Rachel Li Liang-yu, 24, was diagnosed with bipolar disorder 12 years ago. It is a mental disorder associated with extreme mood swings, ranging from depressive lows to manic highs. She said her emotions are more unpredictable than before due to COVID-19, and her mood swings are the worst during lockdowns. “It is because the clinic where I used to meet my psychiatrist has been closed for a while due to the lockdown in Hebei, China,” Li said. Dr. Adrian Low, the president of the Hong Kong Association of Psychology, said it is common for people to feel stressed due to the massive amount of information during the pandemic. “For those who suffered from mental health issues before, they are more easily triggered,” Low said. “For the ordinary public, they may face depression easier than before as well.” According to the World Health Organisation’s research in 2022, the pandemic has triggered an increase in the prevalence of anxiety and depression worldwide by 25%. Parents’ anxiety levels have also been elevated. Cheng Lihua, a mother of two primary school children in Hong Kong, said she feels anxious and depressed due to the pandemic. “As a parent, it is normal to be worried,” said Cheng, “especially when there is so much negative information on television, WeChat groups and other social media.” The depression rate of mothers increased from 19% before the pandemic to 35% in July 2020, while the anxiety rate increased from 18% to 31%, according to research by the Department of Psychology, University of Calgary. This research suggested that the mental states of parents taking responsibility for their children’s academics and daily lives at the same time are severely compromised. Cheng said when her children leave home for school, she often worries about the campus hygiene and is scared that her …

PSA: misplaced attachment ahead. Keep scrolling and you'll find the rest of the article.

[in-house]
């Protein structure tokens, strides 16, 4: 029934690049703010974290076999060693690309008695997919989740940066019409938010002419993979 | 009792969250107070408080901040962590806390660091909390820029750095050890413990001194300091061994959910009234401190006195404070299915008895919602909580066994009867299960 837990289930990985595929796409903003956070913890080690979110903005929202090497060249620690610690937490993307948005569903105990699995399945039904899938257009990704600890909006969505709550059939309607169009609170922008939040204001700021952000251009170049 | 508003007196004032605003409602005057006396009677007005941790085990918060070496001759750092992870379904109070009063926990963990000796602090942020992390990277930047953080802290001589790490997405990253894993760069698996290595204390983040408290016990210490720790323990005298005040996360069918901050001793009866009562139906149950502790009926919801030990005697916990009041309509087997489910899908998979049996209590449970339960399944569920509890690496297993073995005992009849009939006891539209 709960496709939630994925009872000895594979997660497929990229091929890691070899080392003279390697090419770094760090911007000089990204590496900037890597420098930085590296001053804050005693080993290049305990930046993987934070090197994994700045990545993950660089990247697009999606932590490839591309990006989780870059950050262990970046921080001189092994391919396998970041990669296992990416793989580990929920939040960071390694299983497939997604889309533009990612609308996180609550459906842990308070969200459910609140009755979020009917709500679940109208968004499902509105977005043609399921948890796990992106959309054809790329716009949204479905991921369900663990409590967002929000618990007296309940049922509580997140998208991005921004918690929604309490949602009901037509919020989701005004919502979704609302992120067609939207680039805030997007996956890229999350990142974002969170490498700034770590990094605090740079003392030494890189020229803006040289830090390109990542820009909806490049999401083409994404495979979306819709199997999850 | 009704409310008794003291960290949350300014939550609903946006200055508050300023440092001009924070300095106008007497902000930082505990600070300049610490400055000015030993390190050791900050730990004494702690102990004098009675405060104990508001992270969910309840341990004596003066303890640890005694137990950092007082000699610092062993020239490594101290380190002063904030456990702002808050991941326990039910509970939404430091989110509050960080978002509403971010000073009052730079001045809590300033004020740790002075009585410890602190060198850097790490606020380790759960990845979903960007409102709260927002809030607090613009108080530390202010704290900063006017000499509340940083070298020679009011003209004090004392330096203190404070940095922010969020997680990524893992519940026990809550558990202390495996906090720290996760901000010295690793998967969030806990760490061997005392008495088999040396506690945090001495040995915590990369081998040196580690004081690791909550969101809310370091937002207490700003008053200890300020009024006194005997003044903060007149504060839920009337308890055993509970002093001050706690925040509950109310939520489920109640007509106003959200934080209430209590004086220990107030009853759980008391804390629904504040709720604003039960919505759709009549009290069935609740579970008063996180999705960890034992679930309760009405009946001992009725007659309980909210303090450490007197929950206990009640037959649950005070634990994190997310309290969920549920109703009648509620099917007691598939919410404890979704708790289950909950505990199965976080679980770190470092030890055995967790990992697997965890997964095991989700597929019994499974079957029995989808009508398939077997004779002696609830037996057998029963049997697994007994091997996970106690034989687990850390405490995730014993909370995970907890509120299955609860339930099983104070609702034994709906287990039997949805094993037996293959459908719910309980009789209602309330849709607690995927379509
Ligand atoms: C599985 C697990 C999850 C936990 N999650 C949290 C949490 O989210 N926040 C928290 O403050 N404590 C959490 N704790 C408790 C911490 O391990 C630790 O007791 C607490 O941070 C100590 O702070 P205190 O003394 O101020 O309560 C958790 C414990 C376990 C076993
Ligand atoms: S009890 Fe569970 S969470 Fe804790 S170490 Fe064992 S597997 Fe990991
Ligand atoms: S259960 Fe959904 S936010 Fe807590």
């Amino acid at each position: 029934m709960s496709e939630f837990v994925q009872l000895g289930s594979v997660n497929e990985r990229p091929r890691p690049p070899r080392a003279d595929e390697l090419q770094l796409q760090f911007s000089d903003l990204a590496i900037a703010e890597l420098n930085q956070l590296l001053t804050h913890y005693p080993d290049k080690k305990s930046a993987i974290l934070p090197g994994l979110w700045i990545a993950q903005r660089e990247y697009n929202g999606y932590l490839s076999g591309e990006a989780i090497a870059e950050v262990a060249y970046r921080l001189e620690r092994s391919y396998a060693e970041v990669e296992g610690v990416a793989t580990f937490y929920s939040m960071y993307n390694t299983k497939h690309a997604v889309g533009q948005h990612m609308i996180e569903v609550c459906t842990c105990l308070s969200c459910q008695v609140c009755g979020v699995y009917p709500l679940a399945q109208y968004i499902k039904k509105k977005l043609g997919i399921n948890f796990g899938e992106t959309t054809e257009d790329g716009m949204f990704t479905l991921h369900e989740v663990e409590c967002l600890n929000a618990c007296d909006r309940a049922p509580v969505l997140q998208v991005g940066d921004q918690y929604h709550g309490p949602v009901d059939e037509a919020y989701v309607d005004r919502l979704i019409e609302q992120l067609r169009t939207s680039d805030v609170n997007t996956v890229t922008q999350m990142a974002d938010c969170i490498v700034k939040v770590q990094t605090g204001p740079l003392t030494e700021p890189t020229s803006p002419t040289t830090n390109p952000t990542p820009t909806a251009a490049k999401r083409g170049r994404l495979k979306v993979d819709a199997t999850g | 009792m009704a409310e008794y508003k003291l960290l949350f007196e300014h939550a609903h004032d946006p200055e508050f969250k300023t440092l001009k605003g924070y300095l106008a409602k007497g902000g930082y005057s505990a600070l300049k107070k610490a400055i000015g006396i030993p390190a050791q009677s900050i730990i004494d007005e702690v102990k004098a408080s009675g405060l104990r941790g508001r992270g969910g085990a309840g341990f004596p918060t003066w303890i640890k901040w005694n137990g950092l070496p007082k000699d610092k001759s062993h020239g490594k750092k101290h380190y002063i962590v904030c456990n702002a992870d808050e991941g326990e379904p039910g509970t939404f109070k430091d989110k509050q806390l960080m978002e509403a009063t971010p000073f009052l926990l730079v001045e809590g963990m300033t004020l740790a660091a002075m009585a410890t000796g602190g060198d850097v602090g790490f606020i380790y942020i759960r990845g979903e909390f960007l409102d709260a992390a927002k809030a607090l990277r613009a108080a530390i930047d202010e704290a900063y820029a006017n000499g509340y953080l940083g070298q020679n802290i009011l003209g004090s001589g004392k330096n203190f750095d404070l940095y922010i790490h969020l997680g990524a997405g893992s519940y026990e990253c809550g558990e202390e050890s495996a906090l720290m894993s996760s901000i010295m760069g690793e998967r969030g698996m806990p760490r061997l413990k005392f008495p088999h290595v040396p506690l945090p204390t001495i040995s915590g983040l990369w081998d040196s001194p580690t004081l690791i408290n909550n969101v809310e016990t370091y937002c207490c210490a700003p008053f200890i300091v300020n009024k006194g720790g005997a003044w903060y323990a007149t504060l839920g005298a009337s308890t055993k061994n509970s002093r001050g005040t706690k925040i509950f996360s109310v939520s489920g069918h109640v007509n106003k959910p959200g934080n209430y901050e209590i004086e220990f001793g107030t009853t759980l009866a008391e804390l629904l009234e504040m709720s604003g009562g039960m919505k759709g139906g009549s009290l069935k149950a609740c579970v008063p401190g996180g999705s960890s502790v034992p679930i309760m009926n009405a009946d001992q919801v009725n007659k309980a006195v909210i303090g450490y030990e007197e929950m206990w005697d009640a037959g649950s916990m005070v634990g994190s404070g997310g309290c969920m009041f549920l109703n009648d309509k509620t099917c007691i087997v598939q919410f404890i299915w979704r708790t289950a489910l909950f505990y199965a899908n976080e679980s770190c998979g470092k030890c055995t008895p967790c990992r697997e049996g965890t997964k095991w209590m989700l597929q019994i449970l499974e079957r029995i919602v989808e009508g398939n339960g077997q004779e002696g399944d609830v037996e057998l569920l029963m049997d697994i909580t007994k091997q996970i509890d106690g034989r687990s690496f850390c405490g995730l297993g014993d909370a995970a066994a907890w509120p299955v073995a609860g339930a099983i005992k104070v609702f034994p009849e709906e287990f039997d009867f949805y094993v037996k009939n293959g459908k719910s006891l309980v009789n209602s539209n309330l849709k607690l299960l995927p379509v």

Society

Polycystic ovary syndrome patients regain menstruation by following the ketogenic diet

After Patricia Wong Oi-wai went a year without menstruating, she went on a ketogenic diet, a popular high-fat, low-carbohydrate diet commonly called “keto”. She weighed her meals, checked for fat content and only seasoned them with salt and pepper. Diagnosed with polycystic ovary syndrome at the age of 36, Wong refused to take medications. Instead, she read that a ketogenic diet could relieve her symptoms. She tried it to see whether it was real. PCOS is a common endocrine hormone condition among women of reproductive age that causes irregular menstruation, acne and excessive masculine features such as an overabundance of body hair. PCOS affects between 6% and 12% of women of reproductive age around the globe, according to a study from Shahid Beheshti University of Medical Sciences. However, there is no precise clinical procedure to cure PCOS.  "If there is a way that would heal my sickness without taking any medication, why not give it a try?" Wong said. "After trying it out, it works." Wong used to cook for herself and cut back on social gatherings to meet the strict requirements of the ketogenic diet – a daily food consumption of 70% fat, 20% protein, 5% vegetables and 5% carbohydrates.  Wong lost nine kilograms after strictly following the ketogenic diet for a month and regained her menstruation four years ago.  A ketogenic diet is often used to lose weight and improve insulin resistance. PCOS patients said their emotions and hair condition improved on the diet and that it helped with weight loss and regulated menstruation cycles. It even increases the chance to get pregnant, according to a pilot study from Nutrition & Metabolism.  Wong, who said her PCOS symptoms have mostly been relieved by adopting a ketogenic diet, said it was tough for her to avoid carbohydrates and sugar …